SAN ANGELO, Texas - State child-welfare authorities yesterday appealed a stinging court ruling that said their seizure of more than 440 children from a polygamist sect's ranch was unjustified, but they also agreed to reunite 12 children with their parents while the case moves on.
The agreement narrowly specifies 12 children, some of whose parents had filed a motion with a state district court in San Antonio for their release from state foster care.
Child Protective Services spokesman Patrick Crimmins declined to comment on the agreement.
CPS agreed to allow the parents to live with their children in the San Antonio area under state supervision, said Teresa Kelly, a spokeswoman for Rene Haas, an attorney for the parents. The families cannot return to the Yearning For Zion ranch, where they lived before the raid.
Aside from mothers staying with their infants in foster care, no other parents from the West Texas ranch have been allowed to stay with their children.
CPS's case for removing all children from the ranch was thrown into doubt Thursday when the Third Court of Appeals ordered a lower-court judge to rescind her decision giving the state custody of more than 100 of the children. The ruling was broad enough to cover nearly every child swept up in the April raid on the ranch run by the Fundamentalist Church of Jesus Christ of Latter Day Saints.
CPS said in its appeal to the Texas Supreme Court that the appellate court was wrong to say that the vast majority of children at the ranch did not face the sort of extreme danger state law requires for them to be removed without a court order.
The agency cited evidence that it said showed that the church pushed teenage girls into spiritual marriages with older men.
The state asked to keep the children in foster care while the case is reviewed.
The limited agreement CPS offered covers 12 children, but it was unclear how many families that includes. Kelly said three of the children belonged to one family who had asked the court for their children's release. Kelly did not know why the nine other children were part of the agreement.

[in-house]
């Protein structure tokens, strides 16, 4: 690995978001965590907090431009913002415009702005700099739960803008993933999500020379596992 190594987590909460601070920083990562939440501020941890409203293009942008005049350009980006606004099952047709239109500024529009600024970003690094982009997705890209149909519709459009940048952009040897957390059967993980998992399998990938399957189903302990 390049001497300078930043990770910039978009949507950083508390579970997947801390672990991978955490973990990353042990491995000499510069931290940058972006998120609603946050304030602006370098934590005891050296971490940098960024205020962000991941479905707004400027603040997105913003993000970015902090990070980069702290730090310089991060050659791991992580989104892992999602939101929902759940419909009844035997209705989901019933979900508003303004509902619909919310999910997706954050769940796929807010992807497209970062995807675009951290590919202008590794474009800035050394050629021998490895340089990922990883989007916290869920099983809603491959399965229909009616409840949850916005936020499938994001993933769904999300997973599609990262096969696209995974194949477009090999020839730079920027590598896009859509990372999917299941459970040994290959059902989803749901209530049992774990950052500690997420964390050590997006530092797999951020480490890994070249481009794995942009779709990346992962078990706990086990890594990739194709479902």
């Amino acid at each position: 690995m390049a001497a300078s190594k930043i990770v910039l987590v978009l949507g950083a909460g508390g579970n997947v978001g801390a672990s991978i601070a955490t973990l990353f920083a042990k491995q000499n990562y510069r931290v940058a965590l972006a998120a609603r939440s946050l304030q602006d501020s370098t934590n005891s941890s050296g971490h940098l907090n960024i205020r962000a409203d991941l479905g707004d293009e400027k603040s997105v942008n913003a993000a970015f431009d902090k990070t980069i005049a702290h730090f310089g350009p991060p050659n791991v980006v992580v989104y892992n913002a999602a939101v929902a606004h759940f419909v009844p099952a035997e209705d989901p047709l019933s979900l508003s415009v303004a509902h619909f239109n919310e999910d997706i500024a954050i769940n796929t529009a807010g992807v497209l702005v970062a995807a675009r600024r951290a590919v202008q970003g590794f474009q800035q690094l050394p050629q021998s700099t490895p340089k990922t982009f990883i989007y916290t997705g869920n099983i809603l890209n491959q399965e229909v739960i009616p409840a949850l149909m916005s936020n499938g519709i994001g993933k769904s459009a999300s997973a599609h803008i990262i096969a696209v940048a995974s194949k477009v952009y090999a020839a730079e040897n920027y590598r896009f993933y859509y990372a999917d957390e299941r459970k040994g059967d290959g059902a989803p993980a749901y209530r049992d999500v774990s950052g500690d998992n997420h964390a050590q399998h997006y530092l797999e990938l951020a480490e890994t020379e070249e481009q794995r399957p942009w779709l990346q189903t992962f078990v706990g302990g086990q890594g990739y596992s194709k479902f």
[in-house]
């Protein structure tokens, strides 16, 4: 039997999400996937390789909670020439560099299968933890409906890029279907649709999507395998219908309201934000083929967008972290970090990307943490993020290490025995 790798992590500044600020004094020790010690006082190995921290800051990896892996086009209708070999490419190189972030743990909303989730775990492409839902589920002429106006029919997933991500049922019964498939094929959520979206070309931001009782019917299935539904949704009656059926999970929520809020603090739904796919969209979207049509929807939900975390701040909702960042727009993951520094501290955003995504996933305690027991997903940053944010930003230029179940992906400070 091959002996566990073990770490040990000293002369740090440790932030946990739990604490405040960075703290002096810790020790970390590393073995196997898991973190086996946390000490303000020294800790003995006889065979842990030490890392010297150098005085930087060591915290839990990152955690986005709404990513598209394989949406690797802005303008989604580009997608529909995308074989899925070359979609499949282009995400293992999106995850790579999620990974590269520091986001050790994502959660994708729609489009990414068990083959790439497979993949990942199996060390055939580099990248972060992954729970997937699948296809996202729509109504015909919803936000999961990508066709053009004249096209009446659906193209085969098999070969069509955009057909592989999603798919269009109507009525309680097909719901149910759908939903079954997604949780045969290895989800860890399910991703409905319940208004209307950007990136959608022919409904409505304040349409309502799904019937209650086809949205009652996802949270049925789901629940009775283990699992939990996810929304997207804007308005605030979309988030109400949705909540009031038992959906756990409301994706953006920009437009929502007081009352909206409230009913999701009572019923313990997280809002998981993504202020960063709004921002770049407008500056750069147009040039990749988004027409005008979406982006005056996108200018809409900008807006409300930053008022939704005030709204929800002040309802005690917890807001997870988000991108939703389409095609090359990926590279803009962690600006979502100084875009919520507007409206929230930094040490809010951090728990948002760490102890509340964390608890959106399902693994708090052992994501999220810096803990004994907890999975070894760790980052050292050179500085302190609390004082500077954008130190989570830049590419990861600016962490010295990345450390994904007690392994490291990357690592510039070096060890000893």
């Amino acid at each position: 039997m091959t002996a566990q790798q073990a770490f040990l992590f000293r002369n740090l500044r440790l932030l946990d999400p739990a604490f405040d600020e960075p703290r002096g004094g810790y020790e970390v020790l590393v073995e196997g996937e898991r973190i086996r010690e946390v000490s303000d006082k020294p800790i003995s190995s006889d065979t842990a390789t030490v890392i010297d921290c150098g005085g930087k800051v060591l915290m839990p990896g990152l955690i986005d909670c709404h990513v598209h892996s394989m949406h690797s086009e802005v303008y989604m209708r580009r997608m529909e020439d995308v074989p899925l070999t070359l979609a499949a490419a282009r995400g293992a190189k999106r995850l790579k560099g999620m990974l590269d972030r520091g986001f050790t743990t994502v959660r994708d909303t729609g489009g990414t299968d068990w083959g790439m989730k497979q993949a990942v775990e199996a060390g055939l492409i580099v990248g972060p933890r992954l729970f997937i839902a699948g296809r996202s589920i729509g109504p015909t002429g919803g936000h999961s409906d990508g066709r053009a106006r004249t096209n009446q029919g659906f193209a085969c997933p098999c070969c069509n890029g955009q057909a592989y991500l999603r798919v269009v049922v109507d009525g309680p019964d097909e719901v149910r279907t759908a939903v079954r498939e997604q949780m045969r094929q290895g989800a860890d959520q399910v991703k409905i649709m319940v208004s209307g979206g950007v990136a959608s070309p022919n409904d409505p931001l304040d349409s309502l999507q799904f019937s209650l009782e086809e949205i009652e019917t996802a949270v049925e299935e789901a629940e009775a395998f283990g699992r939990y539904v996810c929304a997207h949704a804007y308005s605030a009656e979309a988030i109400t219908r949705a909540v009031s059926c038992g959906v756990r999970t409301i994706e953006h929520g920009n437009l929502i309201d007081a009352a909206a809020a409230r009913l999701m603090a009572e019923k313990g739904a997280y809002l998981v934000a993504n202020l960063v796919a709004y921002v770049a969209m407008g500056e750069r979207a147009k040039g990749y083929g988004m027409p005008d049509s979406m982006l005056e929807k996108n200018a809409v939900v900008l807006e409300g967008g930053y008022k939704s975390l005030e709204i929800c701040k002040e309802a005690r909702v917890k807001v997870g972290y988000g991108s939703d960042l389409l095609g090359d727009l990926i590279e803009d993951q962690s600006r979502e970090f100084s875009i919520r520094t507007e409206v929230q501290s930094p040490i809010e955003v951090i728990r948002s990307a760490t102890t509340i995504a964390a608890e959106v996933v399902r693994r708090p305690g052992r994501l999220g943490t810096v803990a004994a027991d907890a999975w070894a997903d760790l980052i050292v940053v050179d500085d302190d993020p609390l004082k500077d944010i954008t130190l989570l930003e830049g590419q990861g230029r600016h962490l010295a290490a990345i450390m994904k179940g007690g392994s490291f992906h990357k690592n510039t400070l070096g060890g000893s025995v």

Lori and Joseph Jessop had been scheduled to appear in Bexar County district court on their motion to release their three children - ages 4, 2 and 1 - but CPS offered the agreement instead, Kelly said.
Similar agreements soon are unlikely; the couple filed their motion in a different court than the other families.
State officials said in their Supreme Court filing that it would be impossible to return all children covered in Thursday's ruling because they have not determined which children belong to which parents, and DNA tests were incomplete.
In justifying their removal of the children from the ranch, Child Protective Services cited as "documented" sexual abuse a statement from a girl who said she knew a 16-year-old who is married with a 5-month-old baby, and the statement from another girl that "Uncle Merrill" decides who and when she will marry. The state also cited five underage pregnant girls.
Attorneys for the parents whose case is under high court consideration urged the justices to reject the state's appeal, saying their children "are being subjected to continuing, irreparable harm every day that they are separated from their parents."